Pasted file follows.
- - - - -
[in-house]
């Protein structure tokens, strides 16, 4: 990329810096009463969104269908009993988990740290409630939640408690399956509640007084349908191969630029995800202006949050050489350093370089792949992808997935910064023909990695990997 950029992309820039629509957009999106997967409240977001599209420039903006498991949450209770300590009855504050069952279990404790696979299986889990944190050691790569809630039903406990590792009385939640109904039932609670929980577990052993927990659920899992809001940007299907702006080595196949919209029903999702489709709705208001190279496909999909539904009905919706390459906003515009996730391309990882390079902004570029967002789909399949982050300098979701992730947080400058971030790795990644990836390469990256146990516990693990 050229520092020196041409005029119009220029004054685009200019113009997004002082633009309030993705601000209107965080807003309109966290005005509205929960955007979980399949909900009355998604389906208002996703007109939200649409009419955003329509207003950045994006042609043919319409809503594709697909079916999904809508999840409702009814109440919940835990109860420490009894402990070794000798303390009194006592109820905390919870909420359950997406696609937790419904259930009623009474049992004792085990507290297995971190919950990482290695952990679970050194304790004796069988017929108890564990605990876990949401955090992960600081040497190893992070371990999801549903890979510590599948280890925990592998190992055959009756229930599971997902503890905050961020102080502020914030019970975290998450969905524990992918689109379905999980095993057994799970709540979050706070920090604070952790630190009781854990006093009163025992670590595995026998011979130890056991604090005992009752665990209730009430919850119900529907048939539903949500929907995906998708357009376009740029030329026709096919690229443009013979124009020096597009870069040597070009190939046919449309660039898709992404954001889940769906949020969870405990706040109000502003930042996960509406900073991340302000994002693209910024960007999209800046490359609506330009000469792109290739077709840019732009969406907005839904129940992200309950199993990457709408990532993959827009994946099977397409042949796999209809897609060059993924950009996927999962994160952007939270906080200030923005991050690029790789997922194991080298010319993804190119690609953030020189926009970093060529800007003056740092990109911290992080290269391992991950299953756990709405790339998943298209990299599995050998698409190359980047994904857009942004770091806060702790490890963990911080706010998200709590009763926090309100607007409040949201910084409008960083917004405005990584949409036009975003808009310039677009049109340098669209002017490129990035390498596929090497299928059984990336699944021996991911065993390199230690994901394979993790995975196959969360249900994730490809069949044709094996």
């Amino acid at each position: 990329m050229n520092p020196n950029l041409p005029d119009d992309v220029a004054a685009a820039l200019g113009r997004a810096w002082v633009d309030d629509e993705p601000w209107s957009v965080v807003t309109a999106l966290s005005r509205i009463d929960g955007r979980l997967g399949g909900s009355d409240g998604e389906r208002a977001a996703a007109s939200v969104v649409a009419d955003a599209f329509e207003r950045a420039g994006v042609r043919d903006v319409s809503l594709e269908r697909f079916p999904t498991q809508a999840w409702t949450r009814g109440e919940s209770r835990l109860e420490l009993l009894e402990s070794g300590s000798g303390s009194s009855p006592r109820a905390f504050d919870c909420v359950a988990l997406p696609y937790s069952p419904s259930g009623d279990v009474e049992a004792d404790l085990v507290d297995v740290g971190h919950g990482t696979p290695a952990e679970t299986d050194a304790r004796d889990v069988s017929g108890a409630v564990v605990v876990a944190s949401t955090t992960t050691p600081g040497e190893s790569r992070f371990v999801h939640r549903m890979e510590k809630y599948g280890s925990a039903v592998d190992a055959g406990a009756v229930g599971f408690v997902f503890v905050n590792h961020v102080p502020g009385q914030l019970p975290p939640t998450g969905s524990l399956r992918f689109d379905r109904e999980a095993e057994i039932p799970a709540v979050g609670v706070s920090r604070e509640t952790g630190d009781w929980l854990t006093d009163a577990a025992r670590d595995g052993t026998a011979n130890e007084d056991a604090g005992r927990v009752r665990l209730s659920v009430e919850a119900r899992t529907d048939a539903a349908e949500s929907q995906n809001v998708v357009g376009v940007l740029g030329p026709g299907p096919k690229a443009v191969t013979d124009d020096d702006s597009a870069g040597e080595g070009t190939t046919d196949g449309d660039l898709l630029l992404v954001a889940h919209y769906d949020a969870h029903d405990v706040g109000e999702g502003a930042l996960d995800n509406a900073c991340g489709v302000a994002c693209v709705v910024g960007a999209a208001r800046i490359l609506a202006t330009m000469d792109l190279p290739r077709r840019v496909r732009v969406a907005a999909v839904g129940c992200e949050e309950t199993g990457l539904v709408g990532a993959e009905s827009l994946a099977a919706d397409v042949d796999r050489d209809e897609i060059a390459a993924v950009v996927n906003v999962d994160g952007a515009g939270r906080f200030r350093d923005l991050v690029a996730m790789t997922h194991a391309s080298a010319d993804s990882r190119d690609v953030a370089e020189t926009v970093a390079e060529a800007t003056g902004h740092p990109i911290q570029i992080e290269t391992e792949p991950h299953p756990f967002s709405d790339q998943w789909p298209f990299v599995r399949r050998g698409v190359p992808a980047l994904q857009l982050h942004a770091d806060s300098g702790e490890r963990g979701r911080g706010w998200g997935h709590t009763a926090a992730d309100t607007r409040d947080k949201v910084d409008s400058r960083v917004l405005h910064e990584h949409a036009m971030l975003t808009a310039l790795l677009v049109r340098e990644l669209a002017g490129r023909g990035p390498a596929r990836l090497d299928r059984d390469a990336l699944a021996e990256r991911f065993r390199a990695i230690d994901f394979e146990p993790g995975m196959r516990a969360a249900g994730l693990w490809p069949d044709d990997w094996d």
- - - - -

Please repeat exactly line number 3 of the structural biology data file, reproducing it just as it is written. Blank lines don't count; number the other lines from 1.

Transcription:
């Amino acid at each position: 990329m050229n520092p020196n950029l041409p005029d119009d992309v220029a004054a685009a820039l200019g113009r997004a810096w002082v633009d309030d629509e993705p601000w209107s957009v965080v807003t309109a999106l966290s005005r509205i009463d929960g955007r979980l997967g399949g909900s009355d409240g998604e389906r208002a977001a996703a007109s939200v969104v649409a009419d955003a599209f329509e207003r950045a420039g994006v042609r043919d903006v319409s809503l594709e269908r697909f079916p999904t498991q809508a999840w409702t949450r009814g109440e919940s209770r835990l109860e420490l009993l009894e402990s070794g300590s000798g303390s009194s009855p006592r109820a905390f504050d919870c909420v359950a988990l997406p696609y937790s069952p419904s259930g009623d279990v009474e049992a004792d404790l085990v507290d297995v740290g971190h919950g990482t696979p290695a952990e679970t299986d050194a304790r004796d889990v069988s017929g108890a409630v564990v605990v876990a944190s949401t955090t992960t050691p600081g040497e190893s790569r992070f371990v999801h939640r549903m890979e510590k809630y599948g280890s925990a039903v592998d190992a055959g406990a009756v229930g599971f408690v997902f503890v905050n590792h961020v102080p502020g009385q914030l019970p975290p939640t998450g969905s524990l399956r992918f689109d379905r109904e999980a095993e057994i039932p799970a709540v979050g609670v706070s920090r604070e509640t952790g630190d009781w929980l854990t006093d009163a577990a025992r670590d595995g052993t026998a011979n130890e007084d056991a604090g005992r927990v009752r665990l209730s659920v009430e919850a119900r899992t529907d048939a539903a349908e949500s929907q995906n809001v998708v357009g376009v940007l740029g030329p026709g299907p096919k690229a443009v191969t013979d124009d020096d702006s597009a870069g040597e080595g070009t190939t046919d196949g449309d660039l898709l630029l992404v954001a889940h919209y769906d949020a969870h029903d405990v706040g109000e999702g502003a930042l996960d995800n509406a900073c991340g489709v302000a994002c693209v709705v910024g960007a999209a208001r800046i490359l609506a202006t330009m000469d792109l190279p290739r077709r840019v496909r732009v969406a907005a999909v839904g129940c992200e949050e309950t199993g990457l539904v709408g990532a993959e009905s827009l994946a099977a919706d397409v042949d796999r050489d209809e897609i060059a390459a993924v950009v996927n906003v999962d994160g952007a515009g939270r906080f200030r350093d923005l991050v690029a996730m790789t997922h194991a391309s080298a010319d993804s990882r190119d690609v953030a370089e020189t926009v970093a390079e060529a800007t003056g902004h740092p990109i911290q570029i992080e290269t391992e792949p991950h299953p756990f967002s709405d790339q998943w789909p298209f990299v599995r399949r050998g698409v190359p992808a980047l994904q857009l982050h942004a770091d806060s300098g702790e490890r963990g979701r911080g706010w998200g997935h709590t009763a926090a992730d309100t607007r409040d947080k949201v910084d409008s400058r960083v917004l405005h910064e990584h949409a036009m971030l975003t808009a310039l790795l677009v049109r340098e990644l669209a002017g490129r023909g990035p390498a596929r990836l090497d299928r059984d390469a990336l699944a021996e990256r991911f065993r390199a990695i230690d994901f394979e146990p993790g995975m196959r516990a969360a249900g994730l693990w490809p069949d044709d990997w094996d």